Creative Advisor Marketing is an inbound marketing firm. We use compelling content to help financial advisors communicate their value, attract an audience, and convert interested web browsers into paying clients.
From a big-picture standpoint, we focus on what’s known as brand marketing.
Inbound marketing is the process of creating, publishing, and distributing something valuable and specifically designed for a particular audience. The more specific, the more defined, the smaller your niche, the better for this type of marketing.
Brand marketing is about building reputation. Connections. Authority. It’s about being the leader for a group of people who identify a certain way.
The opposite of brand marketing? Direct marketing. The opposite of inbound marketing: outbound marketing.
Outbound, direct marketing means things like paid ads. It means paying for the privilege to interrupt; it means buying attention rather than earning it.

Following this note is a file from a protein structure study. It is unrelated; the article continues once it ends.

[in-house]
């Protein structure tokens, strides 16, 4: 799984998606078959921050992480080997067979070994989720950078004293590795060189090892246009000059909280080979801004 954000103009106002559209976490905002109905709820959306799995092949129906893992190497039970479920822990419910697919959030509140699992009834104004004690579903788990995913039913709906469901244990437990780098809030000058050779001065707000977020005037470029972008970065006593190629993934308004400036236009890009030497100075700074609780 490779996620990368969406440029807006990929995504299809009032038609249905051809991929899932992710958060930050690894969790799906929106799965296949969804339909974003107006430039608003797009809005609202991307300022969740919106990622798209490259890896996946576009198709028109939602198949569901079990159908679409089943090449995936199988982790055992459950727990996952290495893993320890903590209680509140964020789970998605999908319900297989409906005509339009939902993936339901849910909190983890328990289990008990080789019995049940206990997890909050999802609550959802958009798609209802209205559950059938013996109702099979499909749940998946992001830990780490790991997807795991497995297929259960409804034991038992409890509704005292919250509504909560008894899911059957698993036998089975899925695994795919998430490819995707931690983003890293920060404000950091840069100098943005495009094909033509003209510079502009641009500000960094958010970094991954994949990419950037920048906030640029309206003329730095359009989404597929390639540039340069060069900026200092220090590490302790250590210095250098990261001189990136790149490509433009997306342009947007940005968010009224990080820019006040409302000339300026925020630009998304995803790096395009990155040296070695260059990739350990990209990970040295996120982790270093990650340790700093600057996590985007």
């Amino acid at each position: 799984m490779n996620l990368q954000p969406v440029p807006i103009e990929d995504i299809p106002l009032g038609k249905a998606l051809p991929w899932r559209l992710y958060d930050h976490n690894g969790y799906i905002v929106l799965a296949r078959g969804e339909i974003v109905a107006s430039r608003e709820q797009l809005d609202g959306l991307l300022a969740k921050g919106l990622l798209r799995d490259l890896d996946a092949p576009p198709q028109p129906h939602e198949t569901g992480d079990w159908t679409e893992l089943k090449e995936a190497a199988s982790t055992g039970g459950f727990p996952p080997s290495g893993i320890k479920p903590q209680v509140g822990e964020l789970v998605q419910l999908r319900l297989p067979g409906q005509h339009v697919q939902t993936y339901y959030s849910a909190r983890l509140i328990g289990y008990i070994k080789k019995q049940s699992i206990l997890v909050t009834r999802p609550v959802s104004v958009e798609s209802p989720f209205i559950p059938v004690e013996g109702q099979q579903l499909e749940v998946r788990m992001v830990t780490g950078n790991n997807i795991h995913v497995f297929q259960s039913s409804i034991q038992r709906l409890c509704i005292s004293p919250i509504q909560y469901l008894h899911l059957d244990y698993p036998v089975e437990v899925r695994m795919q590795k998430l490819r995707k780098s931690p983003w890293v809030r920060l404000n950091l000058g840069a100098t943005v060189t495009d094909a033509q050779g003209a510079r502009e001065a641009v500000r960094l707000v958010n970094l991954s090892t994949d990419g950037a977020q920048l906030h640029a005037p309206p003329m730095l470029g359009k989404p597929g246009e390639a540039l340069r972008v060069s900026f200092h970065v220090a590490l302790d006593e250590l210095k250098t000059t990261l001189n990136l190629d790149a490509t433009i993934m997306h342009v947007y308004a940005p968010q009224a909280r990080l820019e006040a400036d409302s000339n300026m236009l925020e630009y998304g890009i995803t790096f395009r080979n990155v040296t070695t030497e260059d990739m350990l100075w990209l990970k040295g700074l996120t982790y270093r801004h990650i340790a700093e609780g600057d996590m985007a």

There’s nothing wrong with either type of marketing. Both work.
Let me state that again: both inbound and outbound marketing tactics work. Anyone out there who will sit and tell you that one is definitively better than the the other no matter what is out to sell you something. They’re out for themselves, not for helping you learn and improve.
The key is not in choosing the “right” option (although one will serve you better than the other depending on your goals and the type of business you run).
The key is knowing the difference, mindfully choosing the kind of marketing you’ll do, and then committing to it.
The Difference Between Inbound and Outbound
This is the trap most advisors get stuck in. They don’t make a distinction between these two and think “marketing” just means all of it. They don’t make a choice and they definitely don’t have a strategy behind their actions.
They just do stuff willy-nilly and then wonder why it’s not working (or blame the stuff they didn’t like doing, when the real problem was the fact they took a scattered, slipshod, nonstrategic approach to everything).